Have Faith: A new minister for the Island

The Rev. Joanne Hus comes to the United Methodist Church.

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The Rev. Joanne Hus is a new minister at United Methodist Church. —Courtesy Joanne Hus

The Island welcomes the newest minister for the United Methodist Church community, the Rev. Joanne Hus. I was able to chat with her on Tuesday about how it feels to be here, and how she was called to serve.

First off, she explained to me that this was not her first career. She spent years as a graphic designer and visual artist, and only felt called to serve in the church about seven years ago, when she was 60. She’s new to ministry, as well as being new to the Island. But there are advantages in that newness. She sounds as if she could breathe new life into just about anything when you speak with her. She told me about how she got to this place.

Hus’s father-in-law was dying when she had a conversation with her sister-in-law, who had been a hospice nurse and was helping the family cope with his death. She was also an ordained minister. They were walking one day, and her sister-in-law said to Hus, “When are you going to become a minister?” It took some life changes to get onto that path, but Hus hasn’t turned back.

“It was hard, because I had been working in corporate America in a Fortune 500 company, and I was let go at 52,” Hus told me. And when God came calling, she had to quit the new job she had begun so she could go to seminary. Her husband carried the financial load for the duration.

“I was very, very fortunate everything fell into place, and I can’t believe my good fortune that I get to serve on this Island,” she said.

Being on an island is not new to Hus; she lived in Puerto Rico for a dozen years, so she understands what it means to be separated from the mainland. She’s discovered, though, that we’re lacking in vets to treat her cats, and also in primary care physicians. “We’re on lots of lists,” she laughed.

There was one thing in particular that really struck me when I spoke to her, one thing beyond her enthusiasm, which was also apparent. Hus was talking about how impressed she is by the Island community’s response to the Venezuelan migrant episode, when the Florida governor decided to fly them to Martha’s Vineyard in September 2022.

“I was really so impressed with how the Island as a whole responded to this crisis, and rallied to help these folks who were just tossed here,” Hus said. They were told there would be jobs and housing here, and the cruelty of that was “mind-boggling,” she said.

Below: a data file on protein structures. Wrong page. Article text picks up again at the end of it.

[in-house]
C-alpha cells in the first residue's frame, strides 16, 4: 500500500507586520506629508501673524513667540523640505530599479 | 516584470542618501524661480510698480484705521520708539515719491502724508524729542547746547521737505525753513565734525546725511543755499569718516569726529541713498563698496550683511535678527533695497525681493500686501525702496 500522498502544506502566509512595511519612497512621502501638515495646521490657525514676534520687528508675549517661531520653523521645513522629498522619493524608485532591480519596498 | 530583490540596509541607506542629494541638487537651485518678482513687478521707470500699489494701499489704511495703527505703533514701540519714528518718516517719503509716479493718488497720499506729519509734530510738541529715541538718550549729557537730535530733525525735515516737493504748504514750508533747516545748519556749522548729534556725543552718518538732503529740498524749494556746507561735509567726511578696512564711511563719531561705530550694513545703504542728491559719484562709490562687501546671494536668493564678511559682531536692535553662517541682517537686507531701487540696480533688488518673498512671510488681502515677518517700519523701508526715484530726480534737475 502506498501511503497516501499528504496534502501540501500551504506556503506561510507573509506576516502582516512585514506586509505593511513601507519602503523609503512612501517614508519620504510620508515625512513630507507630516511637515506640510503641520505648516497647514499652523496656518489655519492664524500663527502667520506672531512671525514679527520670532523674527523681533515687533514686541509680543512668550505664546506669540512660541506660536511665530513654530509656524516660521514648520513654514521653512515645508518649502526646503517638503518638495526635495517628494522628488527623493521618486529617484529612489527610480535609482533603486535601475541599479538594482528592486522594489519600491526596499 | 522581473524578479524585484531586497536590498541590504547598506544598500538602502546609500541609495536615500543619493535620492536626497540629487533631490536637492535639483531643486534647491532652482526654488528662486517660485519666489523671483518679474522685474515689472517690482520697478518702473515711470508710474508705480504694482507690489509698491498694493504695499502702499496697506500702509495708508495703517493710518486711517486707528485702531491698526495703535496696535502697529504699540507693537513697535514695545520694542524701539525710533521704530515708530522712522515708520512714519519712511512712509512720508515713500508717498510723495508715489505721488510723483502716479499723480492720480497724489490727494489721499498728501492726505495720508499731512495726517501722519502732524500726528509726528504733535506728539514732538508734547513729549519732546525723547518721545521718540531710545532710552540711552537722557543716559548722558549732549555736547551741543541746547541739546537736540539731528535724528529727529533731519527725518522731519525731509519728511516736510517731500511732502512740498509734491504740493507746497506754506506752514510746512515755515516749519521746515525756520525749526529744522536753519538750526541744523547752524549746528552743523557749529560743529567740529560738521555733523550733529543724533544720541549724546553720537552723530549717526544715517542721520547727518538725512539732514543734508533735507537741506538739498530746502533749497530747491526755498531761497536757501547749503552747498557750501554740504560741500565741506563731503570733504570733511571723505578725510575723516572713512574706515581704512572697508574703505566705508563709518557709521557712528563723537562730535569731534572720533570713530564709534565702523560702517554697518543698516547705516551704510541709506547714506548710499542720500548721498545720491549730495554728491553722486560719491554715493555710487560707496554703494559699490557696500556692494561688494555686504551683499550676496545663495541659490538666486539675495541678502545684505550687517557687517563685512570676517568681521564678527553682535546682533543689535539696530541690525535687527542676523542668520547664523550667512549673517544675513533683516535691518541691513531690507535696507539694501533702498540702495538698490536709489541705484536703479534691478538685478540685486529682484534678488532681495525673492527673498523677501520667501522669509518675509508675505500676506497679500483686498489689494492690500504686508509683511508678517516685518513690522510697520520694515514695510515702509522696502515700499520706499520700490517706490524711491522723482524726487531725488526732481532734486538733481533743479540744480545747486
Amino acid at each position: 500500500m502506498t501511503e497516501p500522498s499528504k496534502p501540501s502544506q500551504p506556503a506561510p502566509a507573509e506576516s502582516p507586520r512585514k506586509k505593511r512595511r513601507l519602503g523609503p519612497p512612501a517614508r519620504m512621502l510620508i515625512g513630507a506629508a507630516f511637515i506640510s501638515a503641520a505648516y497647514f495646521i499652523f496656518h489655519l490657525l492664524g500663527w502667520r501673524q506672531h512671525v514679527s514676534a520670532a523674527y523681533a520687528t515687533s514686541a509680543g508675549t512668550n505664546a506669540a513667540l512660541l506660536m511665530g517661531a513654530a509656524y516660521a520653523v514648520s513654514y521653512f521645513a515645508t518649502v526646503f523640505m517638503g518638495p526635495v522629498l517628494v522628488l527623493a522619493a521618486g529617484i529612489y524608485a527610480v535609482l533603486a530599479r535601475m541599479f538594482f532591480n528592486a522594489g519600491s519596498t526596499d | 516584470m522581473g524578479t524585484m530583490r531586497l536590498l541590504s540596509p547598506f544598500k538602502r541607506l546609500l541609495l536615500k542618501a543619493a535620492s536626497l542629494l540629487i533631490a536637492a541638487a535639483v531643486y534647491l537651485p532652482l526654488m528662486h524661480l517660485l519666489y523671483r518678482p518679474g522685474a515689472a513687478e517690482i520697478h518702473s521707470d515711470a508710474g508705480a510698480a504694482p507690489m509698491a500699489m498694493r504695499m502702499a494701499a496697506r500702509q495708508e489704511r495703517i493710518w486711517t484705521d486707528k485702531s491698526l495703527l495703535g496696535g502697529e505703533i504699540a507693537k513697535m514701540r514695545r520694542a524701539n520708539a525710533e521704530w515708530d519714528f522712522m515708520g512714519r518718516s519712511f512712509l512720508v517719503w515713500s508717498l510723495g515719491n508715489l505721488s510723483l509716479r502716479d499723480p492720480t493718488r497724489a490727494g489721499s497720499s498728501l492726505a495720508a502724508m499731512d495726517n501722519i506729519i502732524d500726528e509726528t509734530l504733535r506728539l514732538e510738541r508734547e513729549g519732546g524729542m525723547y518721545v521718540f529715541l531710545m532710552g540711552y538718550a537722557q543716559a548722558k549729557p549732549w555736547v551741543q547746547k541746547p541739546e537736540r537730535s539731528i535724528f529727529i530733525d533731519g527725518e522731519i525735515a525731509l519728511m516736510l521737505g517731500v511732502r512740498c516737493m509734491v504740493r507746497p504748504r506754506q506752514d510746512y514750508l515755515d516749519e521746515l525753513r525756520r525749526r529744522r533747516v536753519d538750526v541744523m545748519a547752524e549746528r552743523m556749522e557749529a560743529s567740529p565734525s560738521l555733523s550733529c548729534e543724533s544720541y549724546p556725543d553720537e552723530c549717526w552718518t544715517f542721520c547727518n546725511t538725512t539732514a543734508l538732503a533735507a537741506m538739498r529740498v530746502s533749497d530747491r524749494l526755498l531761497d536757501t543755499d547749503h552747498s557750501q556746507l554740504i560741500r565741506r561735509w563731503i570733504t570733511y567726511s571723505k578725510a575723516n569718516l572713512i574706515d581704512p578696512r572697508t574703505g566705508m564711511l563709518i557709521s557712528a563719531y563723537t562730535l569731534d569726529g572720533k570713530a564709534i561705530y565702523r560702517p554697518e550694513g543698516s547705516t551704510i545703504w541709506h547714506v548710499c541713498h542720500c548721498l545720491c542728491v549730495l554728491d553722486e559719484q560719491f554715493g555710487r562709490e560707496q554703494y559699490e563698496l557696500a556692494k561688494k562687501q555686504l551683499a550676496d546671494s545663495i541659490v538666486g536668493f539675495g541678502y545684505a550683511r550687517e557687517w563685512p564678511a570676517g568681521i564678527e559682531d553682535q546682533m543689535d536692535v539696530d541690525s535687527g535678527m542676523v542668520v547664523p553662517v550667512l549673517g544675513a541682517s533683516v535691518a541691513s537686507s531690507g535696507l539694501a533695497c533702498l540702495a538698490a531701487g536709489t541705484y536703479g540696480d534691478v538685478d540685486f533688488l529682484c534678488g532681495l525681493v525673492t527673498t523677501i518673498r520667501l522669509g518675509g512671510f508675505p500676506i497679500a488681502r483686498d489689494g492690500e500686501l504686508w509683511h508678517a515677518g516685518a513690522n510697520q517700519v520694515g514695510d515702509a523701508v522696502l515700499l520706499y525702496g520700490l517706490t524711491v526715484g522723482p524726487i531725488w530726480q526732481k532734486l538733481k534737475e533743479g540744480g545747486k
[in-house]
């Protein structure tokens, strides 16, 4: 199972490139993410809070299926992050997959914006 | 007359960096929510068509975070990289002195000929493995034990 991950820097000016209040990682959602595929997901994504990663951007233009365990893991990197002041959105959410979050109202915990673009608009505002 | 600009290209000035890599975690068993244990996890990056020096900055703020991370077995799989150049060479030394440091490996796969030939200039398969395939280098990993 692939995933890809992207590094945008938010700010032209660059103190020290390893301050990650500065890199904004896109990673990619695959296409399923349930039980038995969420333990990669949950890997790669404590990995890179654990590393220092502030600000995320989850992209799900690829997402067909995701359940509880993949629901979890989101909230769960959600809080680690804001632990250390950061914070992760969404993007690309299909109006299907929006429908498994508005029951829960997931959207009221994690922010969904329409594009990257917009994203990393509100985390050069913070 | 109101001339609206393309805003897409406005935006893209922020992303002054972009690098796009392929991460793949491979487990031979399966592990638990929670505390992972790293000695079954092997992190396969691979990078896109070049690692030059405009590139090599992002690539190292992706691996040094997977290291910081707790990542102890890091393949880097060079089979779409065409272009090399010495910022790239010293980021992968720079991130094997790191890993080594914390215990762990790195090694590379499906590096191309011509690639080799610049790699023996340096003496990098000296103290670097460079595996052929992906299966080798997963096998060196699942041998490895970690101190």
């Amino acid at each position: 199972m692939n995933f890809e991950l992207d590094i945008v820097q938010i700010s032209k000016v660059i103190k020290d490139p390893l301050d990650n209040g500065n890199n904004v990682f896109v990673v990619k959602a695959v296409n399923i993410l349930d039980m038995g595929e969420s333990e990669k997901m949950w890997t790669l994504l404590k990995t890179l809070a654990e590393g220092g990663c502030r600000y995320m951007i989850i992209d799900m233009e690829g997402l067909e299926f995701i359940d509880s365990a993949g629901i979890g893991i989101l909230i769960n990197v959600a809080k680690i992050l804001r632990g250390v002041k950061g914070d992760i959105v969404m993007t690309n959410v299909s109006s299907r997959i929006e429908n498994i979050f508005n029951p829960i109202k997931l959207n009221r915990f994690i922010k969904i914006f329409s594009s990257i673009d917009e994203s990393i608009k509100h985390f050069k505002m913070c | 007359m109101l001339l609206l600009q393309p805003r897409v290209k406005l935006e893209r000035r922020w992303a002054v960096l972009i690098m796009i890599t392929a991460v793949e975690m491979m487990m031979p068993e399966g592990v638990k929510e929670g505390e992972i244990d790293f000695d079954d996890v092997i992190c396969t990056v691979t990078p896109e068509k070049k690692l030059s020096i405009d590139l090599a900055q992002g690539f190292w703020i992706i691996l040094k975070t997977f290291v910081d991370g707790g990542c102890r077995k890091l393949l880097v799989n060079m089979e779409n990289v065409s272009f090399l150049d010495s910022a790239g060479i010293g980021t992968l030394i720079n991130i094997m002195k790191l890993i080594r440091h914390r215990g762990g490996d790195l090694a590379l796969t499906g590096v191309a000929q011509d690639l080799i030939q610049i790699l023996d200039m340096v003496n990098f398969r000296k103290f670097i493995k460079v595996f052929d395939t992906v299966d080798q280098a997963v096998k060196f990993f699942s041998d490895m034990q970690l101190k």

“What I came to realize,” she said, “was if that governor knew how much and how deeply God loves him, there would be no need for this nonsense. There’s no need to hoard power to dominate someone, to feel better about ourselves by putting other people down. I see that as my primary task as a pastor, to remind people how very much God loves them.”

She said the world keeps telling us how unloved we are — we’re not wealthy enough, not able-bodied enough, not enough in general. “And that’s not the truth,” Hus said. “The fact that you are here on this planet breathing, you are loved straight up.”

Wow. That was impressive to hear.

Hus said she’s enjoying the “mutual formation” that happens between a pastor and the congregation. And the Holy Spirit has everything to do with what happens, she said.

“When we’re open to the Holy Spirit individually and in the wider community, who knows where it’ll take us? I don’t know everybody’s name yet. I’ve been visiting homebound, those who can’t worship on Sunday. We’re in the early stages.”

One change Hus has brought is that the congregation will experience communion every week, not just once a month, as is the tradition. It comes from years ago, when preachers riding a circuit only visited a church once a month, and brought communion then. At the Campground church, they’ll partake in the common communion of gluten-free bread and grape juice every week, and everyone is welcome.

“We’re all hot messes,” Huss said, “and this is where we come for healing, for compassion toward each other and toward ourselves. This is where we reconnect with the love that is the foundation of everything.”

Communion is a meal, she says, and through sharing meals, people come together: “I’m sure there will be other new things we’ll do. I hope to be here for a good long time. We’ll see where God takes it. I’m so loving being part of this community, and can’t wait to see what God brings us.”